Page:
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A Rise by Any Other Name? Sensitivity of Growth Regressions to Data Source

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  • Randall Filer
  • Dana Hajkova
  • Jan Hanousek

Abstract

Measured rates of growth in real per capita income differ drastically depending on the data source. This phenomenon occurs largely because data sets differ in whether and how they adjust for changes in relative prices across countries. Replication of several recent studies of growth determinants shows that results are sensitive in important ways to the choice of data. Previous warnings against using data adjusted to increase cross-country comparability to study within-country patterns over time (growth rates) have been largely ignored at the cost of possibly contaminating the conclusions.

Suggested Citation

  • Randall Filer & Dana Hajkova & Jan Hanousek, 2007. "A Rise by Any Other Name? Sensitivity of Growth Regressions to Data Source," CESifo Working Paper Series 2064, CESifo Group Munich.
  • Handle: RePEc:ces:ceswps:_2064
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    References listed on IDEAS

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    Cited by:

    1. Eric Hanushek & Ludger Woessmann, 2012. "Do better schools lead to more growth? Cognitive skills, economic outcomes, and causation," Journal of Economic Growth, Springer, vol. 17(4), pages 267-321, December.
    2. Thomas Gries & Manfred Kraft & Daniel Meierrieks, 2011. "Financial deepening, trade openness and economic growth in Latin America and the Caribbean," Applied Economics, Taylor & Francis Journals, vol. 43(30), pages 4729-4739.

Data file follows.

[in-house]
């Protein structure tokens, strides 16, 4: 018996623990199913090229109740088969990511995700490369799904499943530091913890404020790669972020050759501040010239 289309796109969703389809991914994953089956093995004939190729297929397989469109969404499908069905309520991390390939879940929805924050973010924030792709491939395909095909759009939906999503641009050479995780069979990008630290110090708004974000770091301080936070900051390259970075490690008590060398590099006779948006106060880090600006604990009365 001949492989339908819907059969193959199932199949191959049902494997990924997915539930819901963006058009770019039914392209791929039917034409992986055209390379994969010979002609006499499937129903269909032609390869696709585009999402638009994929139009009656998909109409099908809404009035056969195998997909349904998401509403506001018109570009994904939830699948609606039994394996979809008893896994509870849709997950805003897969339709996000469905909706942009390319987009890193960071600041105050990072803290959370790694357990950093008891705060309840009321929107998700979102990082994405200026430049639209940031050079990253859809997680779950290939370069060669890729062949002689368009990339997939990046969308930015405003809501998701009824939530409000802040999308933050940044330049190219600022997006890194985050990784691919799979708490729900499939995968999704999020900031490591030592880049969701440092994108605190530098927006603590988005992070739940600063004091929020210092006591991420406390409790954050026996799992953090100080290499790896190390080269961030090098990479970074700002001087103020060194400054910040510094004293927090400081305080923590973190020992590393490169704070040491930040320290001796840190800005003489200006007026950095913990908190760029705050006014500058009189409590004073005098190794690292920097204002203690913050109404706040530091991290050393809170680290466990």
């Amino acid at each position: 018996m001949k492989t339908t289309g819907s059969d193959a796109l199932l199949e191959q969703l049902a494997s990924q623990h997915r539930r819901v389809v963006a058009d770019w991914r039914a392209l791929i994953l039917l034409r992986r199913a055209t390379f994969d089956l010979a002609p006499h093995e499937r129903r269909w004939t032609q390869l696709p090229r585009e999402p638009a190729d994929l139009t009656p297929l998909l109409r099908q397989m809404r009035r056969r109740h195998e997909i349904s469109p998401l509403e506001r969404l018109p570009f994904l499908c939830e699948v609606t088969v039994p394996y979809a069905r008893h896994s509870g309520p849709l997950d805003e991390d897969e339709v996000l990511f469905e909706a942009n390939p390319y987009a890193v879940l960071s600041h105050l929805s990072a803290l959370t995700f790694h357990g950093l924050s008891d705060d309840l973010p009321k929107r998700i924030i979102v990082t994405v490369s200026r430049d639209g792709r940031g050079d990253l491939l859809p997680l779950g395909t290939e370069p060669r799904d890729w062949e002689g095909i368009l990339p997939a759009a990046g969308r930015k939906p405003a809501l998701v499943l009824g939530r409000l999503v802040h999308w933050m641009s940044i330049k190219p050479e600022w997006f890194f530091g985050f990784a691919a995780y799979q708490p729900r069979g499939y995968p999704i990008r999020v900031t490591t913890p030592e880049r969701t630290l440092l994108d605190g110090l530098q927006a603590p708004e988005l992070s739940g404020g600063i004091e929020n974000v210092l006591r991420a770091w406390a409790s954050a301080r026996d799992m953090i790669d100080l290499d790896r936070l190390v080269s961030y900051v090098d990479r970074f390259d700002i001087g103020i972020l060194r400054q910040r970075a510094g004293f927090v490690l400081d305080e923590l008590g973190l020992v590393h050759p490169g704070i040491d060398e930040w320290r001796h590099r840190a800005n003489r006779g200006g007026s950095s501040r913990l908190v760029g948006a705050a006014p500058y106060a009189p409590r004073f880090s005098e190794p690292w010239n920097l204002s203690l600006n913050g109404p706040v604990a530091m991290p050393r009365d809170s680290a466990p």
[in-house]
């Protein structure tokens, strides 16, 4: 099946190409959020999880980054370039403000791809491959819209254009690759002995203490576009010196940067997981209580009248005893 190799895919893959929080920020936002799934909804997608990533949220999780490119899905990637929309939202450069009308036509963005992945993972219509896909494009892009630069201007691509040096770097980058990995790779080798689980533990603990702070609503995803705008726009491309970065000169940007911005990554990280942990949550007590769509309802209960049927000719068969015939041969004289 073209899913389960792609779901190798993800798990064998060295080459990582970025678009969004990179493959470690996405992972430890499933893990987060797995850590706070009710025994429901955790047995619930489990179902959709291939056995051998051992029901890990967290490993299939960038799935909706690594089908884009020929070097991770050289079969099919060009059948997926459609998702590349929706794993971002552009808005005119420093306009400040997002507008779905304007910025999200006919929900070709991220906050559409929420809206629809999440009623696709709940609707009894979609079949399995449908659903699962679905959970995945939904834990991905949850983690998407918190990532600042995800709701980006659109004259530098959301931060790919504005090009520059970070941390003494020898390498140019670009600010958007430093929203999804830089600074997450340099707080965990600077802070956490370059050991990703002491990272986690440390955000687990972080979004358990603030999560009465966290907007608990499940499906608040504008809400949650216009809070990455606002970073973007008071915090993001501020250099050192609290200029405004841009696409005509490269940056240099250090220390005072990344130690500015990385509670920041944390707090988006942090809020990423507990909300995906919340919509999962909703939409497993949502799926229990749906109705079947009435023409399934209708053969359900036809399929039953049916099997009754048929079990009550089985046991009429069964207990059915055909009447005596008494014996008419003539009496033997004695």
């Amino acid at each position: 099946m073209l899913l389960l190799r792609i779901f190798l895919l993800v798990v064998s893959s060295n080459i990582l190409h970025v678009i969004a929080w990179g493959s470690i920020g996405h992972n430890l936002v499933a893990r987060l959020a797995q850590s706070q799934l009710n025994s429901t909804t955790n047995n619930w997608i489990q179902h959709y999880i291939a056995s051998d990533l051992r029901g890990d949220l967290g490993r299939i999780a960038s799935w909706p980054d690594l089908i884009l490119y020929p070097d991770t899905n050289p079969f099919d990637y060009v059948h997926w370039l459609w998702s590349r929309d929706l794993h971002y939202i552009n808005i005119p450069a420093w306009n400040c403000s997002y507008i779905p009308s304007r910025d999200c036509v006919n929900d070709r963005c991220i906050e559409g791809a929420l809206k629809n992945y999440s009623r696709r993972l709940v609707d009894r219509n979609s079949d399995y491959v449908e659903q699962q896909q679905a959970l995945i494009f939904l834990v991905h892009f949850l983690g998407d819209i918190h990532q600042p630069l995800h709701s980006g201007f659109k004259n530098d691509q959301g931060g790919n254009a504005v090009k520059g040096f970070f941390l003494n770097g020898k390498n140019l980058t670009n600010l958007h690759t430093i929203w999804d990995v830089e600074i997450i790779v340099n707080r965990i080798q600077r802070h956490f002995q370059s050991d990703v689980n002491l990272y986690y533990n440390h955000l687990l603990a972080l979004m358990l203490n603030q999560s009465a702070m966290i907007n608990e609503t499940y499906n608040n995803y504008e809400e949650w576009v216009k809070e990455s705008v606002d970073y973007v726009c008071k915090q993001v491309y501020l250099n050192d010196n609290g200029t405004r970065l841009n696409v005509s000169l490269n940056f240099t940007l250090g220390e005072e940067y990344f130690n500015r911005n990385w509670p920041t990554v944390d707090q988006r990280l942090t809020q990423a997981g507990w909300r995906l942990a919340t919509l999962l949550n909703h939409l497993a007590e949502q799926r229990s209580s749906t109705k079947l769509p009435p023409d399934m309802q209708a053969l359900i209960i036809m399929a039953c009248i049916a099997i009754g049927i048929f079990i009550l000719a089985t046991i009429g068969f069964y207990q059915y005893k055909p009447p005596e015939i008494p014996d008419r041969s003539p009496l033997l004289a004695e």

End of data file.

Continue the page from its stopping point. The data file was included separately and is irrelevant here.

3. Tobias Körner & Isabel Schnabel, 2010. "Public Ownership of Banks and Economic Growth – The Role of Heterogeneity," Discussion Paper Series of the Max Planck Institute for Research on Collective Goods 2010_41, Max Planck Institute for Research on Collective Goods.
    4. Jong-A-Pin, R. & Mierau, J. O., 2011. "No Country for Old Men: Aging Dictators and Economic Growth," Cambridge Working Papers in Economics 1158, Faculty of Economics, University of Cambridge.
    5. Randall K. Filer & Dragana Stanišić, 2016. "The Effect of Terrorist Incidents on Capital Flows," Review of Development Economics, Wiley Blackwell, vol. 20(2), pages 502-513, May.
    6. repec:dau:papers:123456789/6913 is not listed on IDEAS
    7. Gries, Thomas & Kraft, Manfred & Meierrieks, Daniel, 2009. "Linkages Between Financial Deepening, Trade Openness, and Economic Development: Causality Evidence from Sub-Saharan Africa," World Development, Elsevier, vol. 37(12), pages 1849-1860, December.
    8. Andersen, Thomas Barnebeck & Dalgaard, Carl-Johan, 2013. "Power outages and economic growth in Africa," Energy Economics, Elsevier, vol. 38(C), pages 19-23.
    9. David Warner & Prasada Rao & William E. Griffiths & Duangkamon Chotikapanich, 2011. "Global Inequality: Levels and Trends, 1993-2005," Discussion Papers Series 436, School of Economics, University of Queensland, Australia.
    10. Ulaşan, Bülent, 2012. "Cross-country growth empirics and model uncertainty: An overview," Economics - The Open-Access, Open-Assessment E-Journal, Kiel Institute for the World Economy (IfW), vol. 6, pages 1-69.

    More about this item

    Keywords

    growth; measurement;

    JEL classification:

    • C82 - Mathematical and Quantitative Methods - - Data Collection and Data Estimation Methodology; Computer Programs - - - Methodology for Collecting, Estimating, and Organizing Macroeconomic Data; Data Access
    • O47 - Economic Development, Innovation, Technological Change, and Growth - - Economic Growth and Aggregate Productivity - - - Empirical Studies of Economic Growth; Aggregate Productivity; Cross-Country Output Convergence

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